Nigerian Oha soup is definitely going to make a list of Nigerian popular soups.
You are probably here because you want to learn how to make oha soup the exact way an Igbo woman would prepare it, we are still on foods eaten by different Nigerian ethnic group or maybe you got here via the page on All Nigerian soup, Welcome!
Ofe Ora (as the people of Igbo call it) is one of the most delicious soups that is popularly made and eaten by the people of Igbo (a very popular Nigerian tribe), made with the leaves of a tree called oha leaves. Ora soup is often prepared with cocoa-yam, egusi or ofor/achi as the thickener.
I remember those days in the village, we pluck the fresh oha leaves directly from the tree, this is the exact reason why I prefer foods from the village, almost every ingredient used were freshly harvested from the farm, a luxury we can’t afford here in our current state of residence or other countries of the world.
However, every ingredient used in making Nigerian foods can be bought in almost any Nigerian local or international market, you may not be lucky enough to purchase the very fresh ones but you will most likely find a processed or dried alternative.
The following ingredients are used in making oha soup in Nigeria, you can increase or decrease depending on the number of people you are looking to feed, this would serve 5×3 persons
This soup could be refrigerated for up to two weeks (two weeks is the recommended duration for most Nigerian soups)
The Ingredients For Oha Soup
Oha leaves (as required)
Cocoa yam (see the video below)(about 15 to 20 medium sizes)
2kg Meat of choice (chicken, assorted, beef, goat meat, turkey)
600g Dry fish or mangala
Maggi (seasoning) 2 to 4 cubes
Ground crayfish (1 cups)
A handful of Uziza leaves (optional)
1 big Stock fish head
Palm oil 200-250ml
3-4 tablespoons of ofor or achi (as alternative thickener)
Ogiri (local ingredients)
salt and pepper to taste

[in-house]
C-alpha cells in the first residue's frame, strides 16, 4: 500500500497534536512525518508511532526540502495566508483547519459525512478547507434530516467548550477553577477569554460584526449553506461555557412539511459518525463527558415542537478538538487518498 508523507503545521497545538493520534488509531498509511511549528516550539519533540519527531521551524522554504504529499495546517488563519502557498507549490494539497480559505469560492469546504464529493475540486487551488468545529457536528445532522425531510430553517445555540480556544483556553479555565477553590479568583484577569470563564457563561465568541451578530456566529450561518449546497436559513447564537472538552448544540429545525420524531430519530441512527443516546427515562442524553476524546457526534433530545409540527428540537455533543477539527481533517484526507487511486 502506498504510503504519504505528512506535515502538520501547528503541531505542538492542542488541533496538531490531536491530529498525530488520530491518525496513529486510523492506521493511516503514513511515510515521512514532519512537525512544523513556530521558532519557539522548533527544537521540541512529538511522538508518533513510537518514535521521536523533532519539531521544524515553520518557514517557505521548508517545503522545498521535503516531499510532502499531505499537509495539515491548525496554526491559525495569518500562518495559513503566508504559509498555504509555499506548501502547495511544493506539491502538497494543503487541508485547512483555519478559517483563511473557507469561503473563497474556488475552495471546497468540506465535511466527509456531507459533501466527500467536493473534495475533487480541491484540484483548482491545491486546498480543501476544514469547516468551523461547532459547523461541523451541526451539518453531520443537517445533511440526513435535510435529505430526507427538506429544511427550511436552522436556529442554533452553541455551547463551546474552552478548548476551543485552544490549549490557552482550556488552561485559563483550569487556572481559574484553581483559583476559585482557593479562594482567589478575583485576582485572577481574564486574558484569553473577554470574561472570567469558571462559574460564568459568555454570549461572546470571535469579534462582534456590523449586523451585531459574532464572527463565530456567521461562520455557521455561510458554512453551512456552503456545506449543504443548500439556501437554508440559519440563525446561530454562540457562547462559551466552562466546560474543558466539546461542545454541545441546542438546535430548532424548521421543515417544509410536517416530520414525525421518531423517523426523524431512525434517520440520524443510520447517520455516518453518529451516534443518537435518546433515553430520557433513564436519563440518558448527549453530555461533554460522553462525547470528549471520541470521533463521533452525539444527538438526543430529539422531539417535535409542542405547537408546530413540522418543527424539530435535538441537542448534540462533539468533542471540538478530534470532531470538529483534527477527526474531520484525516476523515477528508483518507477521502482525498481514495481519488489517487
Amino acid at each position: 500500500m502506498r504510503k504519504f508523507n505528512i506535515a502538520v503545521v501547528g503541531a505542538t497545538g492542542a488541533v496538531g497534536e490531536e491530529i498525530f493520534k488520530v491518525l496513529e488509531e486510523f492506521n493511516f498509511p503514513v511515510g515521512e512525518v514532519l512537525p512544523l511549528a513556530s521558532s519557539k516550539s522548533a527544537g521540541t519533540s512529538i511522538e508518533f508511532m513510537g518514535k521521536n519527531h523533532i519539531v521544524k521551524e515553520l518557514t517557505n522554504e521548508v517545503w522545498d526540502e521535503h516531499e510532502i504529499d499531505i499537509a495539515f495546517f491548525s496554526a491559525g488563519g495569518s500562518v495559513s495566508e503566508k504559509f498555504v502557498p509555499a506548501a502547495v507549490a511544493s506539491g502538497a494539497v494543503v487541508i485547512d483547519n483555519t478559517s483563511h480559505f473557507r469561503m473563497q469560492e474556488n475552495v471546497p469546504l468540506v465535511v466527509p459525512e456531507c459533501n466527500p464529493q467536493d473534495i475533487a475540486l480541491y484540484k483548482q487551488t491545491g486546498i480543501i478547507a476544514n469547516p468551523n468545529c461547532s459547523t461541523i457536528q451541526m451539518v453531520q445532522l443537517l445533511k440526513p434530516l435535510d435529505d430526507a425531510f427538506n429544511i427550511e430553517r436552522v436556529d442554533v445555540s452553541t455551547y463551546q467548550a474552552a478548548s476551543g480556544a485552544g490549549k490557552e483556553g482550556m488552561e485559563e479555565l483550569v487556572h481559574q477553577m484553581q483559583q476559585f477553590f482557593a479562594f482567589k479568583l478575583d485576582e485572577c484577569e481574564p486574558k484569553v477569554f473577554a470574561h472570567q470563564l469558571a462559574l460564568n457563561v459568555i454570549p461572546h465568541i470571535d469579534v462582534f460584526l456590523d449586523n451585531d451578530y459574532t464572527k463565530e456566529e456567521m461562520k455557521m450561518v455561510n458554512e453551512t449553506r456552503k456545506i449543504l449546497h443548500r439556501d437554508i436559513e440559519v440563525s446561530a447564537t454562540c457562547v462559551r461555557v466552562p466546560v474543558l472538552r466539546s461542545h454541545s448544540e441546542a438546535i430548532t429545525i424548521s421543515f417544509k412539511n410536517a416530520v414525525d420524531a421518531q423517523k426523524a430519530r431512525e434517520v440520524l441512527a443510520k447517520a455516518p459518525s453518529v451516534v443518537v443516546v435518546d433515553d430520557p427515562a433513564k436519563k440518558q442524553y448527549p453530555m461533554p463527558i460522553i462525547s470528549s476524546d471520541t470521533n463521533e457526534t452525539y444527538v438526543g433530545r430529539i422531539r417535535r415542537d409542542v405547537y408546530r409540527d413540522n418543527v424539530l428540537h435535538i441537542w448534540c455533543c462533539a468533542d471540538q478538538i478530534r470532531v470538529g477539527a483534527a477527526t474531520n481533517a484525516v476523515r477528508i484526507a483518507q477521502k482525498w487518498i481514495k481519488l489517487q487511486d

Whenever I am making soups with cocoa yam, I chose to buy a small quantity of ofor or achi to supplement insufficiency (just in case) maybe about 1 or 2 tablespoons
How To Prepare Oha (ora) Nigerian Soup
Time: About seventy minutes
Wash the cocoa yam with just water and start cooking, cook until it is soft (you can check with your fingers), then peel off the outer back and pound with a mortar and pestle, the normal traditional way. Grind crayfish and fresh pepper (I like to use fresh pepper for most Nigerian foods)
Pluck off the Uha leaves from the stem and slice with a kitchen knife, I like to shred the leaves with my fingers the exact way I learned from my mother (You will find how this is done from the video below, this method will ensure that the leaves are not shredded to tiny bits).
In case you want to slice with a kitchen knife just to ease up the process be sure not to slice into very tiny bits. See the uha soup image above
Parboil meat with the necessary ingredients, allow to cook for ten to fifteen minutes before adding the hot-water-washed dry fish and, (we use hot water to soak and wash dry fish/stock fish just to make sure the accompanying sand is washed off). Add the stock fish and cook until it is tender,
Add more water then add red oil (palm oil), ground crayfish, maggi, salt and pepper to taste. Stir and allow boiling. At this point it should give a good soupy taste (even though it would be watery)
Then add the pounded cocoa yam as you can find in the video below (at this point you can add the ground egusi if you choose to make oha soup with egusi, which is also a very tasty recipe. Remember I told you that either egusi, achi or cocoa yam can serve as the thickener for this popular Igbo soup).
Also add the ogiri at this point.
Stir; allow to dissolve before adding the sliced uziza leaves then uha leave should follow after a minute. Stir and cook for another 3 to 5 minutes and you just made a very delicious oha soup (ofe ora).
Serve with eba, fufu or pounded yam.
Video For Making Oha Soup In Nigeria
Above is a video demonstration of the steps outlined above, you can learn to make oha soup by watching this video, I have found videos to be more helpful especially when it comes to making foods. You will learn about every ingredients used and of course the step by step instruction.
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